In all forms of therapy, I am very insistent we establish a contract containing a clear set of goals from the outset. For sex therapy this would be: “Over x number of sessions to use a mixture of behaviour modification techniques and supportive counselling to re-establish your libido or to know the reason why”. But “counselling” is different from “advice-giving” and has to be sought voluntarily on the part of the client or no result can be achieved. The magistrates in Gloucestershire who recently sentenced a violent husband to “six months’ marriage counselling” didn’t know what they were talking about and nor will the hapless counsellor who has to take him on.
But how can you know when a more involved form of therapy is right for you? Try these dilemmas:
Your best friend has been married for 15 years. She’s smart, well-groomed and runs a busy home. Then she tells you the truth. She’s never really been in love with her husband and wants a break. They don’t have much sex. Her dream is to be alone in a small flat, study for a teaching diploma and hold parties. She knows her husband loves her but it is a very controlling experience – she has no personal cash or a bank account. As you talk, she sounds like a teenager with an identity crisis. Do you suggest a holiday or should she see a counsellor?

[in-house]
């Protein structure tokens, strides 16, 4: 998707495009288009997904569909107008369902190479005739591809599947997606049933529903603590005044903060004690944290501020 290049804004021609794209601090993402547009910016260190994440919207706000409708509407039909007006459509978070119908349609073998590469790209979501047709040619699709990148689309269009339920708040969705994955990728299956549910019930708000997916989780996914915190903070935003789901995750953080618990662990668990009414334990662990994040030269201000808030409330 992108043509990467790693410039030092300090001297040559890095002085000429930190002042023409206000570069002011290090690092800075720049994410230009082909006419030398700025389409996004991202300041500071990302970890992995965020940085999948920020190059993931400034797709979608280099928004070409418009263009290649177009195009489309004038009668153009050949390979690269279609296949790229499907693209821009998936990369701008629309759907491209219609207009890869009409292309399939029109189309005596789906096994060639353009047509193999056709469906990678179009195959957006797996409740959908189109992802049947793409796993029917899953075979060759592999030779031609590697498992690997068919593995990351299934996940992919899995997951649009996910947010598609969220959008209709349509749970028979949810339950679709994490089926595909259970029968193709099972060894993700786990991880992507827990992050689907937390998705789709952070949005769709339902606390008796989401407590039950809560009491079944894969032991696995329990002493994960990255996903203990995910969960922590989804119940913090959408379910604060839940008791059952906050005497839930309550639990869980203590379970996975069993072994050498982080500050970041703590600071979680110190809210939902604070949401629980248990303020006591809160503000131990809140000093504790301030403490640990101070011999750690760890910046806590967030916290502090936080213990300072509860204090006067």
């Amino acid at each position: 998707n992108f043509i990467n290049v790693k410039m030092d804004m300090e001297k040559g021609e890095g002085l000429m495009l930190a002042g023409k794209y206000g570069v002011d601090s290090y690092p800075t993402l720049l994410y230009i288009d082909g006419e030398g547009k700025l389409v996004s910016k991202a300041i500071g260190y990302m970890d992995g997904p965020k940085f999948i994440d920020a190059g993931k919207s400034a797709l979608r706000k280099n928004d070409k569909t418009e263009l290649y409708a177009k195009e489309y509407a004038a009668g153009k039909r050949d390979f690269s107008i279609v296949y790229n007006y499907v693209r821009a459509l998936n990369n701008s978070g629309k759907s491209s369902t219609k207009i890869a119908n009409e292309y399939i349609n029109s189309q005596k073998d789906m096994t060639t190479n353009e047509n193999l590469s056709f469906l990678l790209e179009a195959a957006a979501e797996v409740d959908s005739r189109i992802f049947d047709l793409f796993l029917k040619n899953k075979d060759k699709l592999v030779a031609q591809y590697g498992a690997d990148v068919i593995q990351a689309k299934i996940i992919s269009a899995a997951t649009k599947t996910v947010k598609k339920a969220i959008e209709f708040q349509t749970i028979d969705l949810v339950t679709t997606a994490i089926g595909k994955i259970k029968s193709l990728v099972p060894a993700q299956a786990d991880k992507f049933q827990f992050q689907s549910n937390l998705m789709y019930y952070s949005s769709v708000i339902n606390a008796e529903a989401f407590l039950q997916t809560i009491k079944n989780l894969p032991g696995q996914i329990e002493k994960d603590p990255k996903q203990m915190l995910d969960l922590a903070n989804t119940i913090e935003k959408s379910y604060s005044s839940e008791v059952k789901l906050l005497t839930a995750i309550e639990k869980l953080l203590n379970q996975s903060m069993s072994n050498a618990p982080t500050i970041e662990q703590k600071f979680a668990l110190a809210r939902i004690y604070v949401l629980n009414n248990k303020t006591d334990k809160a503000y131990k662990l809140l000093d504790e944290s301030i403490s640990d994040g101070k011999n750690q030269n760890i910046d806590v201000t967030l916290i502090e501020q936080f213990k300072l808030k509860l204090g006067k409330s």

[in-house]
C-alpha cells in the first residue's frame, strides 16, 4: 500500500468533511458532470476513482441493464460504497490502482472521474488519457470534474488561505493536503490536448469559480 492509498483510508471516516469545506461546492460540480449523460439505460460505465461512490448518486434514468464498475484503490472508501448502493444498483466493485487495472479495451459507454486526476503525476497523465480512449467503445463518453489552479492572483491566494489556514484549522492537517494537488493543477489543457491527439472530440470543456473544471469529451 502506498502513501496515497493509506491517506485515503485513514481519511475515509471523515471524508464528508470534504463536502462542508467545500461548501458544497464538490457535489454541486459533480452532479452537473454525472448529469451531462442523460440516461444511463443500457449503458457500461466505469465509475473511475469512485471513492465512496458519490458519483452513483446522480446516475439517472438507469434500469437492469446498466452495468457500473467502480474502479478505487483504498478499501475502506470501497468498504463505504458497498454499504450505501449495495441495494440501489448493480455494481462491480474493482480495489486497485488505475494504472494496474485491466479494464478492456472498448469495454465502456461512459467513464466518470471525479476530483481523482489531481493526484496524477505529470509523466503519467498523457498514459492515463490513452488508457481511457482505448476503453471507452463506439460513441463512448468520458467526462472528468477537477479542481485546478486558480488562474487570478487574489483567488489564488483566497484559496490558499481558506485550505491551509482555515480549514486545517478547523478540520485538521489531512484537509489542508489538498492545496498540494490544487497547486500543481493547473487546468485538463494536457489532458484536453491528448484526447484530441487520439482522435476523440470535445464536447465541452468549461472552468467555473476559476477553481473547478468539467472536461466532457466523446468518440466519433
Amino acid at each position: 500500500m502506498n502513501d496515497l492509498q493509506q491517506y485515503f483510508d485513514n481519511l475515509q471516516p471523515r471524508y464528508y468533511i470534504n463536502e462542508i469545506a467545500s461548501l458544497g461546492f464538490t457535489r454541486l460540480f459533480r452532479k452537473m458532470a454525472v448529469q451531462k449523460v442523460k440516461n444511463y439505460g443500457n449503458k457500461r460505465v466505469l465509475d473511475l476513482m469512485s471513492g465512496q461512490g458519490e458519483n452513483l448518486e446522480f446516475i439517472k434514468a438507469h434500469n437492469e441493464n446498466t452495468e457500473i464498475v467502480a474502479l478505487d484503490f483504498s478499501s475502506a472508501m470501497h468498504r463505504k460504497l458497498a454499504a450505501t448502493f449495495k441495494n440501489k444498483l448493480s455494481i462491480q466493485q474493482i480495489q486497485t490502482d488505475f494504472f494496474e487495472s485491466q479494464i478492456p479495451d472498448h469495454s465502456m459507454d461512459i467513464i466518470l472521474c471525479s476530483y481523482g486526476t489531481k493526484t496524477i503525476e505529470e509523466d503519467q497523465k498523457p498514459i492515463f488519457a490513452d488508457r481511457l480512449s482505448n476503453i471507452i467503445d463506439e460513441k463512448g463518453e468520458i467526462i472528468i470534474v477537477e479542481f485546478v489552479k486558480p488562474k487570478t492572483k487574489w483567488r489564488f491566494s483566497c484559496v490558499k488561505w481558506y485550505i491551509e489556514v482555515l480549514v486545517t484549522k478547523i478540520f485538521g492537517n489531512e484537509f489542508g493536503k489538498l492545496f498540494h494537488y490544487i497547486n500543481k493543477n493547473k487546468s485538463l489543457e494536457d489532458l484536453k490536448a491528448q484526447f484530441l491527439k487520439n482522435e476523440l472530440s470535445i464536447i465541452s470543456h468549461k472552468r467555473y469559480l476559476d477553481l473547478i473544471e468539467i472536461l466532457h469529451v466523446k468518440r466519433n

Your partner is working all the hours God gives. Under his eyes there are thick black shadows. His hands shake. He talks a million miles a minute or suddenly falls quiet in the middle of a sentence. Yesterday, he stepped off the pavement in front of a bus and nearly got killed. He says his mind is “in a dream”. His plan is to make enough money to retire at 50 but you’re increasingly worried he won’t survive that long. You personally feel neglected and fed up. Should you get him to see a counsellor? Should you go with him?
Your teenage nephew spends all day asleep and half the night playing moody music in his room. At 15, he’s got to be up for school by 7.45. Most mornings he has a sore head and a worse mouth. When you talk to him he says life isn’t worth living. The question for you is does he need help? If so, should you get your sister to offer him medicine or counselling?
These are all common problems – taken (with protective changes) from ex-clients.